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The Evolution of the Unix Time-Sharing System (1984) [pdf] (bell-labs.com)
121 points by agomez314 8 months ago | hide | past | favorite | 26 comments



What's the state of 'traditional' turnkey time sharing for coding + development in 2023? Are always-on, signon-and-go servers or clusters of servers with shared storage and a wealth of pre-installed software used by a community of scores or hundreds or thousands of developers still a common thing? Or has that pretty much gone by the wayside and most development is carried out in more isolated, individualized, single-user oriented environments - be it laptop/desktop or Cloud-based (containers, VMs, EC2, etc.) that are customized/tailored to single individual's needs?


Supercomputing environments I've encountered are still timesharing-based, because by definition they are too expensive to be single-user. My old university still operates a cluster-based system that you can submit jobs to, with "head nodes" that have ssh access for light work/setup (they aren't suited for heavy jobs). It's operated by the CS dept but available for others to use, the sciences in particular.


From what I've seen at FAANG companies, GPU clusters for ML researchers are similar.

Basically a bunch of beefy nodes with 96 CPUs and 8 Nvidia A100 cards each configured in a SLURM cluster. Users get SSH access and can run tmux, jupyter, or whatever else is needed for their workflow.


I'm not sure if this is what you're getting at, but the tilde[0] and SDF[1] communities are going pretty strong still. Both of them amount to getting a shell account on a shared box with a bunch of pre-installed/hosted utilities. Much more hobbyist-centric than professional though.

[0]: https://tildeverse.org [1]: https://sdf.org


I don't know about "traditional" systems, but I'm trying to create a modern time-share system for building web apps.

There's a work in progress at: https://gridwhale.com. (Warning: Still primitive and lots of bugs).

My manifesto is here: https://medium.com/@gridwhale/rise-of-the-hyperplatforms-d4a...


What a coincidence, - I was reading about this last night on a great website:

https://www.multicians.org/project-mac.html


link is not working (Forbidden)


> the charter sought was not merely to write some (unspecified) operating system, but instead to create a system specifically designed for editing and formatting text, what might today be called a ‘word-processing system.’

That's an interesting perspective. Was the shell intended to be a glorified word processor, with tools like sort, uniq, wc? In a documentary from the early 1980s, Kernighan also demonstrates this as a "killer" feature of Unix:

https://www.youtube.com/watch?v=tc4ROCJYbm0


Here's Ken Thompson talking about it (the word processing angle) quite entertainingly: https://youtu.be/EY6q5dv_B-o?t=1494


IIRC it was initially employed for their payroll system to help print checks.


First commercial use in Bell Labs is usually credited as the secretarial pool for writing patent applications.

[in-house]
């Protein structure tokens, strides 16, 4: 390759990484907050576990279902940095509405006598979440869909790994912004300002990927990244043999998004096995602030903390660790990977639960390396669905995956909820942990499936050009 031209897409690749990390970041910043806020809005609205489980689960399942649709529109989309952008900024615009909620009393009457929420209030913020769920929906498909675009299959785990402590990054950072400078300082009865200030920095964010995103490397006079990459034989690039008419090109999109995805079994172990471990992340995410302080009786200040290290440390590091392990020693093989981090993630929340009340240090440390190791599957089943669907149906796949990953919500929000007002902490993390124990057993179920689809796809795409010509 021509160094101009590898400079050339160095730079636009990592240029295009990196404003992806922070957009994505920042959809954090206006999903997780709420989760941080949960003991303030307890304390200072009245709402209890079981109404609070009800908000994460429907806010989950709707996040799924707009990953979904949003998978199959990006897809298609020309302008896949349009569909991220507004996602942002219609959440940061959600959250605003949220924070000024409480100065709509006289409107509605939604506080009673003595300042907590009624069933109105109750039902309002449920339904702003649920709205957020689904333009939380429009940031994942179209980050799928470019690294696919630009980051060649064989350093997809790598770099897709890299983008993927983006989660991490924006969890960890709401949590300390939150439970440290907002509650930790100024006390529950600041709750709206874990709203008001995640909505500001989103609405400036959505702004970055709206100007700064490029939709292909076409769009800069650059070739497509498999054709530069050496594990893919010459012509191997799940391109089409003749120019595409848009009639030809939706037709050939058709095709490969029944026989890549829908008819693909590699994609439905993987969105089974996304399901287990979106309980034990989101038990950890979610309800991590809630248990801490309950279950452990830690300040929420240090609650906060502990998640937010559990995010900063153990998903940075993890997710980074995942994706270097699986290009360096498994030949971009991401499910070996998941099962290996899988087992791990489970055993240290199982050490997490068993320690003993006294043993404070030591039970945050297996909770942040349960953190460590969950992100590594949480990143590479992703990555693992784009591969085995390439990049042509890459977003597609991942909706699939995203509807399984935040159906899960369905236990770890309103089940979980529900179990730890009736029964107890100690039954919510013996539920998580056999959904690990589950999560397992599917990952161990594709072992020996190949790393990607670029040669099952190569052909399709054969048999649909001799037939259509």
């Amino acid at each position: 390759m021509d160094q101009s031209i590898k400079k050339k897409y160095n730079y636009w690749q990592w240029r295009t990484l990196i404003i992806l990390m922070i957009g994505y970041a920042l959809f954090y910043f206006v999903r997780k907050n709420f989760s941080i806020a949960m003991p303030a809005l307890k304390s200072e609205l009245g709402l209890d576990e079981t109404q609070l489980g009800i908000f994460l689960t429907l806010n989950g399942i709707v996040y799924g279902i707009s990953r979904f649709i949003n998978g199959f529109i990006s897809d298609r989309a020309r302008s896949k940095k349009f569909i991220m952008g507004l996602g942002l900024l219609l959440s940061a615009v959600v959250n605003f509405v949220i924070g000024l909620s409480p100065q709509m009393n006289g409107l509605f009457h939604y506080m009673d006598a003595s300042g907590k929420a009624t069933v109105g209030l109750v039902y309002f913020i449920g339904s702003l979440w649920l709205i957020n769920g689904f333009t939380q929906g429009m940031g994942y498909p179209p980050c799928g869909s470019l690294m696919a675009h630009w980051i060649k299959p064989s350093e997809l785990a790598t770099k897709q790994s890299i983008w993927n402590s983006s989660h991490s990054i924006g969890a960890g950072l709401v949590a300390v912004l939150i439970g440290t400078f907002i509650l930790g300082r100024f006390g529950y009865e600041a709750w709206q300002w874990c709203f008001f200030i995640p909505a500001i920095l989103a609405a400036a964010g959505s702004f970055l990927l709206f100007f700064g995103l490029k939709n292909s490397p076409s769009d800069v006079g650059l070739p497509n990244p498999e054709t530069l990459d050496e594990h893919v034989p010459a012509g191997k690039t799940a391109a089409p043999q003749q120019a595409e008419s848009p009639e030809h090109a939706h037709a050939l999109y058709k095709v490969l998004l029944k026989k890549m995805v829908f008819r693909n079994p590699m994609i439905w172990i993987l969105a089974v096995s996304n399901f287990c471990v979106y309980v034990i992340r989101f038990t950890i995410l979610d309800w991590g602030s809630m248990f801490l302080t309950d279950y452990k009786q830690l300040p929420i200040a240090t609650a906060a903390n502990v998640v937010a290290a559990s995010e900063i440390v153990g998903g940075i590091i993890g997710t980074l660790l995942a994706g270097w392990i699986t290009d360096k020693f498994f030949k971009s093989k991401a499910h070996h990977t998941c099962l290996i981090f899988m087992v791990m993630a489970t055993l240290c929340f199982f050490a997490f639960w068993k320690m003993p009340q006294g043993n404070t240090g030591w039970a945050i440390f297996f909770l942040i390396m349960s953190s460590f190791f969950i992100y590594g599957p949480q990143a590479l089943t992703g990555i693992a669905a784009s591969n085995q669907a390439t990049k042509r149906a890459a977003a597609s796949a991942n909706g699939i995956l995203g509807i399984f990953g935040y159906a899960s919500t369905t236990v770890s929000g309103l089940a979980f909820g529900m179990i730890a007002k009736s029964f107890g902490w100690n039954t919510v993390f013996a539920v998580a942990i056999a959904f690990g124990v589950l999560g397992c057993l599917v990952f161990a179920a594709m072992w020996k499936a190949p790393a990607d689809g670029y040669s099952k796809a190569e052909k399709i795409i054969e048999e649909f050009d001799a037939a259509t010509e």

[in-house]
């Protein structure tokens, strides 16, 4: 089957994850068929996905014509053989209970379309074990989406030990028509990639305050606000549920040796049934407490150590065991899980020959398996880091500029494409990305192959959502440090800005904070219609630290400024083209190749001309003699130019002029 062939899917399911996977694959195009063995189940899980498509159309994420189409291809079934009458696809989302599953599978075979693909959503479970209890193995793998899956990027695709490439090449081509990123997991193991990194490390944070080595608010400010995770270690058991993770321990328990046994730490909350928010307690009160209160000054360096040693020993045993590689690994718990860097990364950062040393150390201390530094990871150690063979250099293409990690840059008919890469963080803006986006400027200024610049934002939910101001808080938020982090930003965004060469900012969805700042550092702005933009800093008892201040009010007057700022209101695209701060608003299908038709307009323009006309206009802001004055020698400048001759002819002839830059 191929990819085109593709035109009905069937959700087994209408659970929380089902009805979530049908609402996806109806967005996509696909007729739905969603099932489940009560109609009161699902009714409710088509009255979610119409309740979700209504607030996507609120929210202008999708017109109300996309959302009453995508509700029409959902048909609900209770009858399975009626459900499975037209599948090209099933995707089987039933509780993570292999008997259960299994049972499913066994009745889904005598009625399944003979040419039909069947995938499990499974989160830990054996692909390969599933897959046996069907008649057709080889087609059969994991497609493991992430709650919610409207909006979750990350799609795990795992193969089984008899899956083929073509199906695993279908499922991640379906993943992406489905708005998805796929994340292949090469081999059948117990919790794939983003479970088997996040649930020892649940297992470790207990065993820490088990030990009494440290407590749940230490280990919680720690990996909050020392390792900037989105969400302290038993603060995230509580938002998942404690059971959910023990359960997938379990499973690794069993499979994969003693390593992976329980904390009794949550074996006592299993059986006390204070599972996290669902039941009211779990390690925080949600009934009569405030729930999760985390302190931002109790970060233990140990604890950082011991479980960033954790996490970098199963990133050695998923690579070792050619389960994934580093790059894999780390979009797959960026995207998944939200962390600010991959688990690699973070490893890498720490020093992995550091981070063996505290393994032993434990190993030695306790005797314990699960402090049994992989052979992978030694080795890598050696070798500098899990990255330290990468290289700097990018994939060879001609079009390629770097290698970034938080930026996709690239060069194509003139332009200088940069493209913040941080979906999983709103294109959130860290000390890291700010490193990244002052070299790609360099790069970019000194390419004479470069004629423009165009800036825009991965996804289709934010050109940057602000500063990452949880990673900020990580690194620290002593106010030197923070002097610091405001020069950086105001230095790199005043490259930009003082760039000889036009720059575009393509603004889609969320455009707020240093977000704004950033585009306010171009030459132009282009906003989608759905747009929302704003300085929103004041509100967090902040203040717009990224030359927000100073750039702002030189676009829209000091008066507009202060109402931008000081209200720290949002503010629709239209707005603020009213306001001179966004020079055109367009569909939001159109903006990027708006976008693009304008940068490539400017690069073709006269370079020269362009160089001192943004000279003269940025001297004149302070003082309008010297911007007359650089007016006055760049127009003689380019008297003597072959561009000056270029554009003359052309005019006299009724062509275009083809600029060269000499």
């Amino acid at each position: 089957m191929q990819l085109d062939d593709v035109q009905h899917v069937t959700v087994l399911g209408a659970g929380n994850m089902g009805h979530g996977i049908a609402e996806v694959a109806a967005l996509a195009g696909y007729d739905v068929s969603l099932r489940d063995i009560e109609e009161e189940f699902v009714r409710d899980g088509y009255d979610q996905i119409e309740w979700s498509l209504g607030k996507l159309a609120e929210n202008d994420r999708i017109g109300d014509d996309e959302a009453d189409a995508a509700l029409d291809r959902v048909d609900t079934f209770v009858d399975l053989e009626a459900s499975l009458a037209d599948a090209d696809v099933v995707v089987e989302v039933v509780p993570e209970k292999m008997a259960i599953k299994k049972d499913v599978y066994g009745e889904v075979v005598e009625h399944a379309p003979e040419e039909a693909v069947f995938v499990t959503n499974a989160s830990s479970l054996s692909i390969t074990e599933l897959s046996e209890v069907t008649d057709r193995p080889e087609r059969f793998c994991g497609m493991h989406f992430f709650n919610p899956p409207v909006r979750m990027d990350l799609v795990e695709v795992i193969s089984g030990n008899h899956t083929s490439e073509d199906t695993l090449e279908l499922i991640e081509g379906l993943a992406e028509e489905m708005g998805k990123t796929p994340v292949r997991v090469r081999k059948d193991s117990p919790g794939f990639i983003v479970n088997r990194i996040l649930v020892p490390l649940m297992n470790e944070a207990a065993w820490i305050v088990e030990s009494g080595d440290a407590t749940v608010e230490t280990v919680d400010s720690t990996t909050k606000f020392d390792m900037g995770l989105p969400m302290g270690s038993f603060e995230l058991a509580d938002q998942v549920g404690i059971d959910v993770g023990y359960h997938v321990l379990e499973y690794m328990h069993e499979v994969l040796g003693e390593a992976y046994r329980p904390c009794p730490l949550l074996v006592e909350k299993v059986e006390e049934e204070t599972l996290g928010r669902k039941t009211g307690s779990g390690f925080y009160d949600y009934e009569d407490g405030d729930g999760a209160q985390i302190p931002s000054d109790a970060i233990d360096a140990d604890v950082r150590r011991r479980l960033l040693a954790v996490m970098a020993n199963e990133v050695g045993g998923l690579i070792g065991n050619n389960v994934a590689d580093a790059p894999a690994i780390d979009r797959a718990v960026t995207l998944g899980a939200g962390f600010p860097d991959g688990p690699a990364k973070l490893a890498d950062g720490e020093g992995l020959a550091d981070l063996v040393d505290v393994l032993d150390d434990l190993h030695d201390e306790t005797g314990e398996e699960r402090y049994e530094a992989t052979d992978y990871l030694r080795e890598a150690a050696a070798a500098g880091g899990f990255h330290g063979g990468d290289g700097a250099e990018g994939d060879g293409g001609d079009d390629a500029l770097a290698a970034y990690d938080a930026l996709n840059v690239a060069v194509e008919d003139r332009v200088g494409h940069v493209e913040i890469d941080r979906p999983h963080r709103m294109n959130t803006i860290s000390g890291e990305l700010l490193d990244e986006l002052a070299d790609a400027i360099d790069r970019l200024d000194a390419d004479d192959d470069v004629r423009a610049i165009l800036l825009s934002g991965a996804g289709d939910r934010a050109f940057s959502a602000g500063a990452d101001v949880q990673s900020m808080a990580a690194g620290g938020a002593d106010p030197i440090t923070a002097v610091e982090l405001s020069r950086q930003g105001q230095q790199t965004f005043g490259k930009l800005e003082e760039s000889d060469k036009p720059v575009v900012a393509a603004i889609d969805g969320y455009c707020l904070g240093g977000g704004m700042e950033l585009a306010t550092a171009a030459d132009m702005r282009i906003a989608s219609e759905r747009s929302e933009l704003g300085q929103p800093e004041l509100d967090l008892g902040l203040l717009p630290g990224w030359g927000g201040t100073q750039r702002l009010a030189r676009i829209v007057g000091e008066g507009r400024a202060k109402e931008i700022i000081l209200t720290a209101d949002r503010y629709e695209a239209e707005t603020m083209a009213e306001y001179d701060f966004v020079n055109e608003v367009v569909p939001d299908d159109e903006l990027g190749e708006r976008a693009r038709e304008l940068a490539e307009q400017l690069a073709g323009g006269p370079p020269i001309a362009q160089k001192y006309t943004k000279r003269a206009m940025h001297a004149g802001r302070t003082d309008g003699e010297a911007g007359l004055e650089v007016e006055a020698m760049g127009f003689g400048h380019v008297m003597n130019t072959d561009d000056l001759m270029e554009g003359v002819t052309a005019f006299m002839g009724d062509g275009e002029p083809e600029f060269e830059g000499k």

I always give an ironic chuckle when fighting the print system on a unix machine(lpd, lp, cups...) the internal rant that goes with it is something like.

"Printing was THE original purpose, the reason for existence, of unix, you would think it would be a solved problem instead of the terrible mismatch of sins that it is."


printing on unix in my experience is quite painless compared to windows for example, in my experience

it just works :p


And in particular troff, which played a role similar to the one LaTeX plays today.


I think LaTeX is less relevant today than it used to be like a decade ago.

Outside academia, most people will rather use pandoc, asciiDoc or some Markdown dialect instead.


LaTeX is good for typesetting, AsciiDoc/Markdown/RST is good for maintaining basically-readable-as-text documentation that can also render to various presentation formats.

In many cases, if those output options include typeset documents, the toolchain that gets there uses LaTeX, though the most common output format is usually HTML.


OK, let's take this in some more context:

> To the Labs computing community as a whole, the problem was the increasing obviousness of the failure of Multics to deliver promptly any sort of usable system, let alone the panacea envisioned earlier.

What was Multics? One core animating idea of Multics was the "Computer Utility" concept, or centralized mainframe-based computing as a utility as reliable and available as water and power:

https://multicians.org/fjcc1.html

> One of the overall design goals is to create a computing system which is capable of meeting almost all of the present and near-future requirements of a large computer utility. Such systems must run continuously and reliably 7 days a week, 24 hours a day in a way similar to telephone or power systems, and must be capable of meeting wide service demands: from multiple man-machine interaction to the sequential processing of absentee-user jobs; from the use of the system with dedicated languages and subsystems to the programming of the system itself; and from centralized bulk card, tape, and printer facilities to remotely located terminals. Such information processing and communication systems are believed to be essential for the future growth of computer use in business, in industry, in government and in scientific laboratories as well as stimulating applications which would be otherwise undone.

-- "Introduction and Overview of the Multics System", F. J. Corbató (MIT) and V. A. Vyssotsky (Bell Labs)

This was an ambitious project and it took some time to achieve. Work on Multics started in 1965 and Multics was first used for paying customers in October of 1969, six months after Bell Labs dropped out and work on Unix began.

https://multicians.org/chrono.html